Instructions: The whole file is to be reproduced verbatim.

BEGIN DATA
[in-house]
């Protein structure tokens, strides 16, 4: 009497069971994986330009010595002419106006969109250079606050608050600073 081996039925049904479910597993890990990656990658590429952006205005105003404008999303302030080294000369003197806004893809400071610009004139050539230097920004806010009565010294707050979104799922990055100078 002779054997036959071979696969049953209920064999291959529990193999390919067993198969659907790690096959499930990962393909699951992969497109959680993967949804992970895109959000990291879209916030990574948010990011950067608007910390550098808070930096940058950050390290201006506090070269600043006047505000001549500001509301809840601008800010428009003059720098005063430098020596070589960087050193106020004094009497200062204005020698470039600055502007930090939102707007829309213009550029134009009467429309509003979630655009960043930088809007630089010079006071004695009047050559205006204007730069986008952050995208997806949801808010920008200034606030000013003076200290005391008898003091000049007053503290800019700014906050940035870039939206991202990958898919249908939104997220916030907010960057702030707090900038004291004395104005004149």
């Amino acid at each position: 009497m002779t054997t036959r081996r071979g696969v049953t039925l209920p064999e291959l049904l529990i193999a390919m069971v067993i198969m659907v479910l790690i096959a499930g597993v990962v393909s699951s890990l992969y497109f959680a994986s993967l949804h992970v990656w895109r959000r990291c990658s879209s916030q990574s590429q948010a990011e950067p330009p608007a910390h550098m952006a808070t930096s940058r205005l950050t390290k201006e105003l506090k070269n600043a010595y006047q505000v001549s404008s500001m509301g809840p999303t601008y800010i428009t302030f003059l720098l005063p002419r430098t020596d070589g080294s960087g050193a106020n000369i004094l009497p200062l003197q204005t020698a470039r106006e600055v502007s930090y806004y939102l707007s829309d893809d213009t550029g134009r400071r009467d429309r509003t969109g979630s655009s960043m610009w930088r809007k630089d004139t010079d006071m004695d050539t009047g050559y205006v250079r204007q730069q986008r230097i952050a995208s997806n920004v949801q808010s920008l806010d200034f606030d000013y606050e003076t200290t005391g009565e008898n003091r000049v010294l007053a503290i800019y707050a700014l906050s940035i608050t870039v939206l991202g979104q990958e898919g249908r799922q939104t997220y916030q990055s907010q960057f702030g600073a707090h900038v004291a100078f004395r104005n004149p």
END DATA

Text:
[in-house]
């Protein structure tokens, strides 16, 4: 009497069971994986330009010595002419106006969109250079606050608050600073 081996039925049904479910597993890990990656990658590429952006205005105003404008999303302030080294000369003197806004893809400071610009004139050539230097920004806010009565010294707050979104799922990055100078 002779054997036959071979696969049953209920064999291959529990193999390919067993198969659907790690096959499930990962393909699951992969497109959680993967949804992970895109959000990291879209916030990574948010990011950067608007910390550098808070930096940058950050390290201006506090070269600043006047505000001549500001509301809840601008800010428009003059720098005063430098020596070589960087050193106020004094009497200062204005020698470039600055502007930090939102707007829309213009550029134009009467429309509003979630655009960043930088809007630089010079006071004695009047050559205006204007730069986008952050995208997806949801808010920008200034606030000013003076200290005391008898003091000049007053503290800019700014906050940035870039939206991202990958898919249908939104997220916030907010960057702030707090900038004291004395104005004149």
């Amino acid at each position: 009497m002779t054997t036959r081996r071979g696969v049953t039925l209920p064999e291959l049904l529990i193999a390919m069971v067993i198969m659907v479910l790690i096959a499930g597993v990962v393909s699951s890990l992969y497109f959680a994986s993967l949804h992970v990656w895109r959000r990291c990658s879209s916030q990574s590429q948010a990011e950067p330009p608007a910390h550098m952006a808070t930096s940058r205005l950050t390290k201006e105003l506090k070269n600043a010595y006047q505000v001549s404008s500001m509301g809840p999303t601008y800010i428009t302030f003059l720098l005063p002419r430098t020596d070589g080294s960087g050193a106020n000369i004094l009497p200062l003197q204005t020698a470039r106006e600055v502007s930090y806004y939102l707007s829309d893809d213009t550029g134009r400071r009467d429309r509003t969109g979630s655009s960043m610009w930088r809007k630089d004139t010079d006071m004695d050539t009047g050559y205006v250079r204007q730069q986008r230097i952050a995208s997806n920004v949801q808010s920008l806010d200034f606030d000013y606050e003076t200290t005391g009565e008898n003091r000049v010294l007053a503290i800019y707050a700014l906050s940035i608050t870039v939206l991202g979104q990958e898919g249908r799922q939104t997220y916030q990055s907010q960057f702030g600073a707090h900038v004291a100078f004395r104005n004149p």